Minimum age: 18 Years. Maximum age: 80 Years. Gender(s): Both.


Inclusion Criteria:

- Patients (male or female) must be at least 18 but younger than 80 years of age.

- Onset of new neurological signs of subarachnoid hemorrhage within 72 hours at

the time of evaluation and initiation of treatment with 25% human albumin.

- Clinical signs consistent with the diagnosis of subarachnoid hemorrhage

including severe thunderclap headache, cranial nerve abnormalities, decreased level of consciousness, meningismus and focal neurological deficits.

- Head computed tomography demonstrates subarachnoid hemorrhage (rating scale


- Cerebral angiography reveals the presence of saccular aneurysm(s) in a location

that explains the subarachnoid hemorrhage.

- Treatment of cerebral aneurysm must be carried out prior to treatment initiation

but within 72 hours of symptom onset. Accepted treatments of aneurysms include surgical clipping or endovascular embolization.

- Signed and dated informed written consent by the subject or his/her legally

authorized representative. Exclusion Criteria:

- Time of symptom onset cannot be reliably assessed.

- No demonstrable aneurysm by cerebral angiography.

- Evidence of traumatic, mycotic, or fusiform aneurysm by cerebral angiography.

- World Federation of Neurological Surgeons scale of IV and V

- Head computed tomography rating scale of 0 - 1

- History within the past 6 months, and/or physical findings on admission of

decompensated heart failure (NYHA Class III and IV or heart failure requiring hospitalization).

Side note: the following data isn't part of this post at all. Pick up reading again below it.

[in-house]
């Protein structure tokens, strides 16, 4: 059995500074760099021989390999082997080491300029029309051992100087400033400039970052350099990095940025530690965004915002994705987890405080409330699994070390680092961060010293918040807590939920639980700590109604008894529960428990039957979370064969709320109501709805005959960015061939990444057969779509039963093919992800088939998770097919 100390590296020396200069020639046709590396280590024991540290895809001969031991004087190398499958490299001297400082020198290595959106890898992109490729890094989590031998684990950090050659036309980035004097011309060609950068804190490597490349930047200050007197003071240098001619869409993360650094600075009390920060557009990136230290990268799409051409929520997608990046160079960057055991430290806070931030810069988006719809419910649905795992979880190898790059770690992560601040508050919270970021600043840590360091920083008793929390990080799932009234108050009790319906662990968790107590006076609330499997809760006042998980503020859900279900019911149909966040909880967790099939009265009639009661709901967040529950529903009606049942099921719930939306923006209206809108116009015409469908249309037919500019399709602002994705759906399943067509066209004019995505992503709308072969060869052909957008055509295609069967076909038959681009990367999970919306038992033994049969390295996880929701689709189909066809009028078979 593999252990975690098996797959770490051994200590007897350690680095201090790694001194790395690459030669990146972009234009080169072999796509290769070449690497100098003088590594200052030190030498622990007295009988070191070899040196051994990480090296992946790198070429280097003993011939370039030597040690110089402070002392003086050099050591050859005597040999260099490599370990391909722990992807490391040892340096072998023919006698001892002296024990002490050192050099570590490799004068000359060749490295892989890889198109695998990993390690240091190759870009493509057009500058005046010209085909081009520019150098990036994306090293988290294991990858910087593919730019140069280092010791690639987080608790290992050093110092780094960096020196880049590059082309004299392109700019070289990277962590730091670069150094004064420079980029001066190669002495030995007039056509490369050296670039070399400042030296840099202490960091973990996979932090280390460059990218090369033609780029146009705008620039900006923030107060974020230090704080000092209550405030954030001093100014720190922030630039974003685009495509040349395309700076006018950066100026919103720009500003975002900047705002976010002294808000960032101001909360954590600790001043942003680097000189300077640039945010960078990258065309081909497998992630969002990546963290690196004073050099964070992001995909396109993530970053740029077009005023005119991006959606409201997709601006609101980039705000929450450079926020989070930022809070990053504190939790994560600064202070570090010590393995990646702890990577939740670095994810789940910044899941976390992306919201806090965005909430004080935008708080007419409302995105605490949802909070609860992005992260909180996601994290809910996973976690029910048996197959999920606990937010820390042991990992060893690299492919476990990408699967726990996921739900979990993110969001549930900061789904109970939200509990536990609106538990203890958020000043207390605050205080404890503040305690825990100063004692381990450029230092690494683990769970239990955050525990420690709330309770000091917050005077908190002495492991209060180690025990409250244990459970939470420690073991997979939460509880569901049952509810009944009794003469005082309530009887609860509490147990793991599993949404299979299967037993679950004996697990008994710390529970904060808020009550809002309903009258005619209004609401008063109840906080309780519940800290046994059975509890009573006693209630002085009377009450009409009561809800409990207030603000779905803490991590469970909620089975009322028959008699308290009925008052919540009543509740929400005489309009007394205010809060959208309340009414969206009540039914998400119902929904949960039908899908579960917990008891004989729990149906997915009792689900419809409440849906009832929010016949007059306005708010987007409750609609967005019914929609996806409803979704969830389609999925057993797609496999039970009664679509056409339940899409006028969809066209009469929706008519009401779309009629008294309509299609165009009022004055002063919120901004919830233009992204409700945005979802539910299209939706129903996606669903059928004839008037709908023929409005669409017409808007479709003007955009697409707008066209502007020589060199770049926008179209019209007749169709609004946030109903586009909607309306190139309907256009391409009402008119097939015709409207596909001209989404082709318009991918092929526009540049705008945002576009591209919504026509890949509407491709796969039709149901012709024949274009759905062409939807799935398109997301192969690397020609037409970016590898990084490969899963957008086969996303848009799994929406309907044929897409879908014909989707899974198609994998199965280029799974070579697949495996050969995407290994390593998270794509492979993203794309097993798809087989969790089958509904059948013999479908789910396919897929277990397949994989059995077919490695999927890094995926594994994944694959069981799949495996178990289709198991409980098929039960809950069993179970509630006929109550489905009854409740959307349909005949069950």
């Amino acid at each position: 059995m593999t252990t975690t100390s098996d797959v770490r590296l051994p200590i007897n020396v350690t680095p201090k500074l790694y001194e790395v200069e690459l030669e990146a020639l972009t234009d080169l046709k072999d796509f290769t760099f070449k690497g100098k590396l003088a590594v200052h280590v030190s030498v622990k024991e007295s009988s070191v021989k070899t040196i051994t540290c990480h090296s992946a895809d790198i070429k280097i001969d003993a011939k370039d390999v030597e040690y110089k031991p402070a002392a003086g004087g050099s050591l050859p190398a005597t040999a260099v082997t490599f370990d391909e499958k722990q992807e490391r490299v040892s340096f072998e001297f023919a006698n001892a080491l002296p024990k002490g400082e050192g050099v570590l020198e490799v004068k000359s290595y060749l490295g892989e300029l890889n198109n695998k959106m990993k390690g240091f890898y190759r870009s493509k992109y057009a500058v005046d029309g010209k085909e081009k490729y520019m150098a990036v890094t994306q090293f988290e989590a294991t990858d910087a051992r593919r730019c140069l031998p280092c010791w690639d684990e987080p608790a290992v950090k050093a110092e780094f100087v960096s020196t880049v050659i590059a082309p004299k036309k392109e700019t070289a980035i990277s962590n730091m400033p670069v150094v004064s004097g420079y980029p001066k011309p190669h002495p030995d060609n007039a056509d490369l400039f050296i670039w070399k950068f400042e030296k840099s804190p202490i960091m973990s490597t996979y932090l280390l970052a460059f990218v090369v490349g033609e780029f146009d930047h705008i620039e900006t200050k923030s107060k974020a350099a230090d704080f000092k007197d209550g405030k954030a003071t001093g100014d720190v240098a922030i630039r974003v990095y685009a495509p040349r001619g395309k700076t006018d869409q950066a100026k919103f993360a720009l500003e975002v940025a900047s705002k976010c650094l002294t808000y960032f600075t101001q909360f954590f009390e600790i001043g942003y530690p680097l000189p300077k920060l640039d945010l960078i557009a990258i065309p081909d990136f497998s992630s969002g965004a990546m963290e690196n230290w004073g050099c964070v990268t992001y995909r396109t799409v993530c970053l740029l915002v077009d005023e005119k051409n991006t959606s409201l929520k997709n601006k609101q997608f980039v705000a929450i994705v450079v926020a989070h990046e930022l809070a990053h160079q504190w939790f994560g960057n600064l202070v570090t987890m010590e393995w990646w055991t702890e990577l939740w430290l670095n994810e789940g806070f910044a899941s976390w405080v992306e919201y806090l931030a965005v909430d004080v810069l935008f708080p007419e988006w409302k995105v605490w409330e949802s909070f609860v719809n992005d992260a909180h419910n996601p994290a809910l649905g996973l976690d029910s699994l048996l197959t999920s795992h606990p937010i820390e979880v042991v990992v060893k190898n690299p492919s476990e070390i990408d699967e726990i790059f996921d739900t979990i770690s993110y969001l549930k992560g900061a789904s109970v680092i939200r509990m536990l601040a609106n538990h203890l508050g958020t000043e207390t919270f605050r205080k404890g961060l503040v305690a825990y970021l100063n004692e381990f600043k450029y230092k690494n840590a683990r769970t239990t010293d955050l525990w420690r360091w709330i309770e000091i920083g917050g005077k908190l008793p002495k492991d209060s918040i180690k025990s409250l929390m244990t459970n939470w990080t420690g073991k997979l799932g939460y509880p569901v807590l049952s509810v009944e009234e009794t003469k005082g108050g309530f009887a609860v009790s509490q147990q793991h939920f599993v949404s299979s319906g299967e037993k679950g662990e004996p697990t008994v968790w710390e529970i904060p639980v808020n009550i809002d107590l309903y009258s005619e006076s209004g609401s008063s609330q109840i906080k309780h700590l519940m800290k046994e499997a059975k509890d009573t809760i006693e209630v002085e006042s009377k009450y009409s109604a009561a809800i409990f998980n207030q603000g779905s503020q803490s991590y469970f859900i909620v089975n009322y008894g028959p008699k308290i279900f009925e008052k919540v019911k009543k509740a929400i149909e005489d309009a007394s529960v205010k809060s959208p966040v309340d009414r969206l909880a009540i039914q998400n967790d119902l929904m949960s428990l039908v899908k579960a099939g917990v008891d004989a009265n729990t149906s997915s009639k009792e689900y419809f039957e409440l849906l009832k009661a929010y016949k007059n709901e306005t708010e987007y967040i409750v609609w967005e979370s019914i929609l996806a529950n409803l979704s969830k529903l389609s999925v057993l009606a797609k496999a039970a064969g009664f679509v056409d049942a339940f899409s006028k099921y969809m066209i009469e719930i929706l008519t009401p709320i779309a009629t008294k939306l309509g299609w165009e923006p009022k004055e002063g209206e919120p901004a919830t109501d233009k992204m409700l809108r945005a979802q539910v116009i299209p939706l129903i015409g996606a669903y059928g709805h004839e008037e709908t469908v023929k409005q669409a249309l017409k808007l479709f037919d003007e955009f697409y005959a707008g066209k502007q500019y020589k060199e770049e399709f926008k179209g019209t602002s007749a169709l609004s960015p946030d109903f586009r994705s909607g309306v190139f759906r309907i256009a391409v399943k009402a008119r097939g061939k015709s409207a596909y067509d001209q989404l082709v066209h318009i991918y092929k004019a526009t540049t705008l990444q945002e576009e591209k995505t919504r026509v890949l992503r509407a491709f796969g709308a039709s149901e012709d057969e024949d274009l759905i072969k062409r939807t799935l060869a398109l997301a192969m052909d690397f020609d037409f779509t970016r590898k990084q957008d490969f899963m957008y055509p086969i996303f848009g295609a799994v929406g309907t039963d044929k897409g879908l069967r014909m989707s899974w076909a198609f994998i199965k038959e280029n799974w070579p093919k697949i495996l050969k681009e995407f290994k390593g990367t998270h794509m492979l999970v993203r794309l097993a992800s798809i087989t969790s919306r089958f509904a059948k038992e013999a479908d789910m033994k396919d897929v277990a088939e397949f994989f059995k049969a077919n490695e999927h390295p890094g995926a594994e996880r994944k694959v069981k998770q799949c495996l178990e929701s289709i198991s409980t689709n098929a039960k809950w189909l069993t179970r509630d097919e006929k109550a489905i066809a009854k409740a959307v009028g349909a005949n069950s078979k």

- Patient has received albumin prior to treatment assignment during the present


- Hospitalization for or diagnosis of acute myocardial infarction within the preceding

3 months.

- Symptoms or electrocardiographic signs indicative of acute myocardial infarction on


- Electrocardiographic evidence and/or physical findings compatible with second- or

third-degree heart block, or of cardiac arrhythmia associated with hemodynamic instability.

- Echocardiogram performed before treatment revealing a left ventricular ejection

fraction > or = 40% (if available).

- Serum creatinine > 2. 0 mg/dl or creatinine clearance < 50 ml/min.

- Pregnancy, lactation or parturition within previous 30 days.

- Known allergy to albumin.

- Severe prior physical disability (Rankin Scale > 2) that precludes evaluation of

clinical outcome measures.

- History of severe chronic obstructive lung disease (FEV1 < 50% predicted, increased

shortness of breath, and repeated exacerbations which have an impact on patients' quality of life).

- History of confirmed or suspected liver failure (increased prothrombin time, elevated

liver enzymes, hypoalbuminemia, and hyperbilirrubinemia with or without peripheral edema and encephalopathy)

- Current participation in another drug treatment protocol.

- Severe terminal disease with life expectancy less than 6 months.

Locations and Contacts

Baylor College of Medicine, Houston, Texas 77030, United States
Additional Information

Starting date: June 2006
Last updated: December 10, 2012

Page last updated: August 23, 2015